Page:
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“There’s just no data to suggest this is an environmental disaster,” said Marine Scientist and former LSU professor Ivor Van Heerden who also works as a BP spill-response contractor. “I have no interest in making BP look good — I think they lied about the size of the spill — but we’re not seeing catastrophic impacts. There’s a lot of hype, but no evidence to justify it.”
In fact these observations came — not a year after the Deepwater Horizon blew-up — but a mere three months afterwards, making them all the more blasphemous at the time. By now, they’ve been amply vindicated, making the Obama team’s “moratorium” and more recent stonewalling on Gulf of Mexico drilling permits all the more preposterous.
Yours truly grew up in South Louisiana and spends most weekends along the Louisiana coast hooking, spearing, gaffing, blasting and otherwise assassinating the raw ingredients of his family meals. He also shares the attendant joys and debacles with readers and TV-show hosts. So, he had more than a casual concern with the BP oil spill.
The reasons for the BP oil “disaster’” fizzling out are many, and were apparent to non-hack scientists from the get-go. To wit:
“People don’t comprehend how so much oil could break down in such a short time period,” explained Dr. LuAnn White, a toxicologist with the Tulane University School of Public Health and Tropical Medicine, who also serves as director of the Center for Applied Environmental Health. “But we have natural oil seeps in the Gulf, and over 200 genera of microbes that break down oil already exist there.”
“It cannot be repeated often enough,” said Louisiana Marine Biologist Jerald Horst. “Crude oil is a natural substance, its biodegradable. It’s a feast for microbes. And these consumed most of it from the BP spill.”
The horrid black goo that leaked into the Gulf of Mexico from the BP spill last year is certainly toxic — but so are broccoli, beer and salt. It all depends on the dosage. In fact, that horrid black goo has spilled naturally into the Gulf of Mexico for millennia— at the rate of two Exxon Valdez spills annually.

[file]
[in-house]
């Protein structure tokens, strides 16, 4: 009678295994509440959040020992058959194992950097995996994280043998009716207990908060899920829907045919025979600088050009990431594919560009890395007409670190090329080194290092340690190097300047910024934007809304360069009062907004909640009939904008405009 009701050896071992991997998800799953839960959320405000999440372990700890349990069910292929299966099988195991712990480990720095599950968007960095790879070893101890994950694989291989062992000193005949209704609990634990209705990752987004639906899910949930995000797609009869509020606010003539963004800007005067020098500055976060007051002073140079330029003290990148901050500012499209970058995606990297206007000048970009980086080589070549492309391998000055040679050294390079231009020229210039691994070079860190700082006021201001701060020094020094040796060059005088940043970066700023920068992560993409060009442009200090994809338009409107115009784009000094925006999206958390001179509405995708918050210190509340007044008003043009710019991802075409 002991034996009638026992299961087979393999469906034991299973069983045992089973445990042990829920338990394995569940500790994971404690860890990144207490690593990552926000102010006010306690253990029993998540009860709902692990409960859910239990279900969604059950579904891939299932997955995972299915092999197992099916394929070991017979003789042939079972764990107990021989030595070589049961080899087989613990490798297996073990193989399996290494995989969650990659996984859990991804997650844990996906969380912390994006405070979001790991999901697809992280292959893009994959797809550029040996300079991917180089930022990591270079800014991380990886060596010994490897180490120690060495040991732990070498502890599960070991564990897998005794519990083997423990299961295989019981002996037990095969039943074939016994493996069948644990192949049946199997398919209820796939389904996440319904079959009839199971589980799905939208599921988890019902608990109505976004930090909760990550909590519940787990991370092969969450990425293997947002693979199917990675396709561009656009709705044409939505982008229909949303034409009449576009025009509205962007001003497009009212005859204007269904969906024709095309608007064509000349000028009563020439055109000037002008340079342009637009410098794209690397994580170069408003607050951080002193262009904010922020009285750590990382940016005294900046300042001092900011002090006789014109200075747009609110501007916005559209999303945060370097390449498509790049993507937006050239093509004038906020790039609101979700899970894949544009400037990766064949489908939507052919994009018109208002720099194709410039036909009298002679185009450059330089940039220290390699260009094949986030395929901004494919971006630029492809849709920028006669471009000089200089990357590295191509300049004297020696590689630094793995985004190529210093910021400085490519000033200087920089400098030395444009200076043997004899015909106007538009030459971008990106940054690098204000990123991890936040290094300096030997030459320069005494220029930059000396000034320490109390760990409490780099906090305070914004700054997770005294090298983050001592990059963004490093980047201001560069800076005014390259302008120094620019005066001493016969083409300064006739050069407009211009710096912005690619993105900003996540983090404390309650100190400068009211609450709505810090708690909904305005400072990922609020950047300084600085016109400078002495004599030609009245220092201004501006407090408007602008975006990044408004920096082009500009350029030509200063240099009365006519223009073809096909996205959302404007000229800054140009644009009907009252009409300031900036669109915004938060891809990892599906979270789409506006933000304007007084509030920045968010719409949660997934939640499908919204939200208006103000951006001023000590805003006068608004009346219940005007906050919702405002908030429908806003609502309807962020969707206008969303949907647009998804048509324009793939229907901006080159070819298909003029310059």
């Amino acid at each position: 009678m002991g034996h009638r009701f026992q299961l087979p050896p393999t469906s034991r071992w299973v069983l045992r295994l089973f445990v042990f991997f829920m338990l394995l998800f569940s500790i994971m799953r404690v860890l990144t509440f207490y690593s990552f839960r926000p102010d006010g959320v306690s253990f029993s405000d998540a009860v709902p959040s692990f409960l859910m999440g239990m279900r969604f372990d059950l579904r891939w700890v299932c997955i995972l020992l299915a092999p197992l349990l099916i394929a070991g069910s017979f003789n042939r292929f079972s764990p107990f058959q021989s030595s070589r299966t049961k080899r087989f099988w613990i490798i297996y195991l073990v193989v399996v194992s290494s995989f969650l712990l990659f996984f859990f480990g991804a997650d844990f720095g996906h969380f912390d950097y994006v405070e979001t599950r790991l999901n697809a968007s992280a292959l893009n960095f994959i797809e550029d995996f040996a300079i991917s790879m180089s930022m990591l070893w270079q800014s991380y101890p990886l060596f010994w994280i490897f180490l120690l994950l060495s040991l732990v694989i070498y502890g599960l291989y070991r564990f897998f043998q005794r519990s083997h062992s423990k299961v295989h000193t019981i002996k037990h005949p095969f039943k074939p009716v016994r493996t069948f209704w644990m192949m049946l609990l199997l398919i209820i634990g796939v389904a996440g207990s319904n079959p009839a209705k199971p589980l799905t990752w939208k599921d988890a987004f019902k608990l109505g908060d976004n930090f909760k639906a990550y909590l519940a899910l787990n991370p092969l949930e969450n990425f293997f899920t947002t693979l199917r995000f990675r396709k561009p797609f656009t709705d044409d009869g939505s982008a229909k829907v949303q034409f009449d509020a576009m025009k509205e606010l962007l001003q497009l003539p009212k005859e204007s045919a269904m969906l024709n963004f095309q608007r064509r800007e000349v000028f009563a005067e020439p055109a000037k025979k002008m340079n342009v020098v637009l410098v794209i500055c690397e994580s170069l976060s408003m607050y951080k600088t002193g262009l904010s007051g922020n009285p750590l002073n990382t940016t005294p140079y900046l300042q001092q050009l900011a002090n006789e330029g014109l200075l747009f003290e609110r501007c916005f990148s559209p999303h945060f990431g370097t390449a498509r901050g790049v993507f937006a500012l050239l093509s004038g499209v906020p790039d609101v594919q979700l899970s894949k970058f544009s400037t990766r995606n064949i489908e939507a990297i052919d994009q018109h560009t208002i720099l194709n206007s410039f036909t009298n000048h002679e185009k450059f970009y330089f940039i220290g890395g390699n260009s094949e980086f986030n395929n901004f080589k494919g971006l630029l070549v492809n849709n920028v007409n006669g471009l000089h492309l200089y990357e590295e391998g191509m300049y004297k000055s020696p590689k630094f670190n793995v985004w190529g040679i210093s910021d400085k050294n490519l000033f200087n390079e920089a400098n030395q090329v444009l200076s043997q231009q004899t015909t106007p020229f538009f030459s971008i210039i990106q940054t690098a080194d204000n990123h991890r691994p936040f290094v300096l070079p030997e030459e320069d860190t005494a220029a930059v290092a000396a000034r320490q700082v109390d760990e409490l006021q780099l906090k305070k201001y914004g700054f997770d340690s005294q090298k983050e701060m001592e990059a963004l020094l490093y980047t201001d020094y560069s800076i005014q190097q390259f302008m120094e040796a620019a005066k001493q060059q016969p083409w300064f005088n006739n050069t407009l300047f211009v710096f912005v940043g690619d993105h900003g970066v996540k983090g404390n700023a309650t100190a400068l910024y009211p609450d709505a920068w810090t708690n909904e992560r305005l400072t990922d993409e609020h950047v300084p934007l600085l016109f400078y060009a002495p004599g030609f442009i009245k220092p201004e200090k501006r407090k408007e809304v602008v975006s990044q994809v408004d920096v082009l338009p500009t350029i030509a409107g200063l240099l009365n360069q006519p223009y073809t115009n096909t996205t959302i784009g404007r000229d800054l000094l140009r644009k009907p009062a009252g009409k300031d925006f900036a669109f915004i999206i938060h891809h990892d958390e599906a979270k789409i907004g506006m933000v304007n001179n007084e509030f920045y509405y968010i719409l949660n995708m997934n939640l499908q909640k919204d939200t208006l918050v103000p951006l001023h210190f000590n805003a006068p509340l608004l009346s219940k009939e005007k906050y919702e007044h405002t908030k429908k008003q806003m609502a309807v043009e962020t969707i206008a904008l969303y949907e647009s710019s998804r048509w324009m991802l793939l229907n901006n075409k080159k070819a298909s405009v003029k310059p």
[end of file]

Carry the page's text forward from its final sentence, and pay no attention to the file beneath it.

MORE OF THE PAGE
A study by the Department of Oceanography at Texas A&M counted 600 “oils spills” in the Gulf of Mexico, all ancient if not prehistoric, all antiseptically “natural,” and all courtesy of Earth Goddess Gaia. In fact, these “spills” probably saved the survivors of Hernando De Soto’s plucky band of explorers in 1542, who record caulking their boats with the abundant tar balls found along an east Texas beach. The study also reports that in 1909, a genuine gusher was spotted in the same area, shooting crude oil high into the air from the Gulf floor.
Not all these gushers lie below the Gulf of Mexico, however. In fact, one of Mother Earth’s biggest “spills” is currently off Southern California’s coast at Coal Oil Point, not far from the homes of ”environmentalist activists” Leo De Caprio, Charlie Sheen, Barbara Streisand, Brad Pitt, Ed Begley, Jr. and many, many others of their ilk. This spill gushes an estimated 3000 gallons of crude oil daily into the waters off Malibu beach. But none of the above “activists” appear overly agitated over this “disaster.”
Nothing normally soothes the savage beast of an environmentalist like the notion of a substance being “biodegradable.” Indeed, the term “environmentally-friendly,” has become almost its synonym. Well, crude oil is about as biodegradable as substances come, especially when spewed into warm, microbe-filled waters like the Gulf of Mexico. Hence, the non-problem in the Gulf a mere year after the “worst environmental disaster in U.S. history.”
“The damaging effects of the massive oil spill in the Gulf of Mexico will be felt all the way to Europe and the Arctic,” claimed a “top scientist” addressing a congressional panel, as reported by CNN last year.
In fact, the damaging effects were hardly visible in Louisiana itself a few months later. Dr. Van Heerden, who spent most of his days inspecting the Louisiana coast found that less than one square mile of coastal marsh had been severely oiled, mostly around Timbalier Bay. That’s out of 5300 square miles of Louisiana coastal marsh and swamp, by the way.
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